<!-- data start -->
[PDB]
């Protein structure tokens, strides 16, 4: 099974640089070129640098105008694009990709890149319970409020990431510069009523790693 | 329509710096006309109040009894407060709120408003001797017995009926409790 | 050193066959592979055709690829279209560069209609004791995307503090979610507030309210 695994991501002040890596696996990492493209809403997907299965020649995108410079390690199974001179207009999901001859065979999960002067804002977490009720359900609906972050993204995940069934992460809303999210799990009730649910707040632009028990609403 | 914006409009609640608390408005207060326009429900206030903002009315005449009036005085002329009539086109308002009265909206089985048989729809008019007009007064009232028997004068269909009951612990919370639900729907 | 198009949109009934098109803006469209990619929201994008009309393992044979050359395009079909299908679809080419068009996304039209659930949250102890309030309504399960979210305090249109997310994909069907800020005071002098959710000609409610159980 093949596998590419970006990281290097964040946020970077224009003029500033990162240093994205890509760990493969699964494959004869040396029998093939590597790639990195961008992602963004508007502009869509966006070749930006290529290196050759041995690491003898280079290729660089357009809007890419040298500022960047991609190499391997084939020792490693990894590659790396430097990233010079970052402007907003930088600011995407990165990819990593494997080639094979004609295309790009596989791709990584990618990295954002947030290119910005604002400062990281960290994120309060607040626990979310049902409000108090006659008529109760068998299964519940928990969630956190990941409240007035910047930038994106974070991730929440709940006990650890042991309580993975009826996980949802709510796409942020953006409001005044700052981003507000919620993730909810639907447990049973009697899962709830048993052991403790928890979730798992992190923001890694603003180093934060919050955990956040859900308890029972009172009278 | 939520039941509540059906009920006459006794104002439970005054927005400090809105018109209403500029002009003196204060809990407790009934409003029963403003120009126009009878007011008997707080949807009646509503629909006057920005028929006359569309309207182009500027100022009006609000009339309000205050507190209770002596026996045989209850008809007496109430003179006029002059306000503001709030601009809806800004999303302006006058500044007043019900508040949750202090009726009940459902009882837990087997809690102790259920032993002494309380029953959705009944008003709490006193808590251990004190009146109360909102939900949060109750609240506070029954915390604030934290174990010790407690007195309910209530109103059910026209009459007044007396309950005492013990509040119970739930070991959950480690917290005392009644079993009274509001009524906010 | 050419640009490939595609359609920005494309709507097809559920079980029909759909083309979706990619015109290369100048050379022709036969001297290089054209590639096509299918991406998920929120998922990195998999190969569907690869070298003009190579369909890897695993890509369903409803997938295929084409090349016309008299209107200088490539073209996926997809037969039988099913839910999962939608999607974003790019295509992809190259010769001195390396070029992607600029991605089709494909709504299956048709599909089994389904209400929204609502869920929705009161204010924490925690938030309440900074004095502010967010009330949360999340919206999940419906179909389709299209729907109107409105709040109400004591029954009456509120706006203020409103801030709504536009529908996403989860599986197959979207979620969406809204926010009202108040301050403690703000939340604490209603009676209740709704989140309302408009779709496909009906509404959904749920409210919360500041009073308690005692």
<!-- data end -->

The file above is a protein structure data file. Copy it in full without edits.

[PDB]
């Protein structure tokens, strides 16, 4: 099974640089070129640098105008694009990709890149319970409020990431510069009523790693 | 329509710096006309109040009894407060709120408003001797017995009926409790 | 050193066959592979055709690829279209560069209609004791995307503090979610507030309210 695994991501002040890596696996990492493209809403997907299965020649995108410079390690199974001179207009999901001859065979999960002067804002977490009720359900609906972050993204995940069934992460809303999210799990009730649910707040632009028990609403 | 914006409009609640608390408005207060326009429900206030903002009315005449009036005085002329009539086109308002009265909206089985048989729809008019007009007064009232028997004068269909009951612990919370639900729907 | 198009949109009934098109803006469209990619929201994008009309393992044979050359395009079909299908679809080419068009996304039209659930949250102890309030309504399960979210305090249109997310994909069907800020005071002098959710000609409610159980 093949596998590419970006990281290097964040946020970077224009003029500033990162240093994205890509760990493969699964494959004869040396029998093939590597790639990195961008992602963004508007502009869509966006070749930006290529290196050759041995690491003898280079290729660089357009809007890419040298500022960047991609190499391997084939020792490693990894590659790396430097990233010079970052402007907003930088600011995407990165990819990593494997080639094979004609295309790009596989791709990584990618990295954002947030290119910005604002400062990281960290994120309060607040626990979310049902409000108090006659008529109760068998299964519940928990969630956190990941409240007035910047930038994106974070991730929440709940006990650890042991309580993975009826996980949802709510796409942020953006409001005044700052981003507000919620993730909810639907447990049973009697899962709830048993052991403790928890979730798992992190923001890694603003180093934060919050955990956040859900308890029972009172009278 | 939520039941509540059906009920006459006794104002439970005054927005400090809105018109209403500029002009003196204060809990407790009934409003029963403003120009126009009878007011008997707080949807009646509503629909006057920005028929006359569309309207182009500027100022009006609000009339309000205050507190209770002596026996045989209850008809007496109430003179006029002059306000503001709030601009809806800004999303302006006058500044007043019900508040949750202090009726009940459902009882837990087997809690102790259920032993002494309380029953959705009944008003709490006193808590251990004190009146109360909102939900949060109750609240506070029954915390604030934290174990010790407690007195309910209530109103059910026209009459007044007396309950005492013990509040119970739930070991959950480690917290005392009644079993009274509001009524906010 | 050419640009490939595609359609920005494309709507097809559920079980029909759909083309979706990619015109290369100048050379022709036969001297290089054209590639096509299918991406998920929120998922990195998999190969569907690869070298003009190579369909890897695993890509369903409803997938295929084409090349016309008299209107200088490539073209996926997809037969039988099913839910999962939608999607974003790019295509992809190259010769001195390396070029992607600029991605089709494909709504299956048709599909089994389904209400929204609502869920929705009161204010924490925690938030309440900074004095502010967010009330949360999340919206999940419906179909389709299209729907109107409105709040109400004591029954009456509120706006203020409103801030709504536009529908996403989860599986197959979207979620969406809204926010009202108040301050403690703000939340604490209603009676209740709704989140309302408009779709496909009906509404959904749920409210919360500041009073308690005692």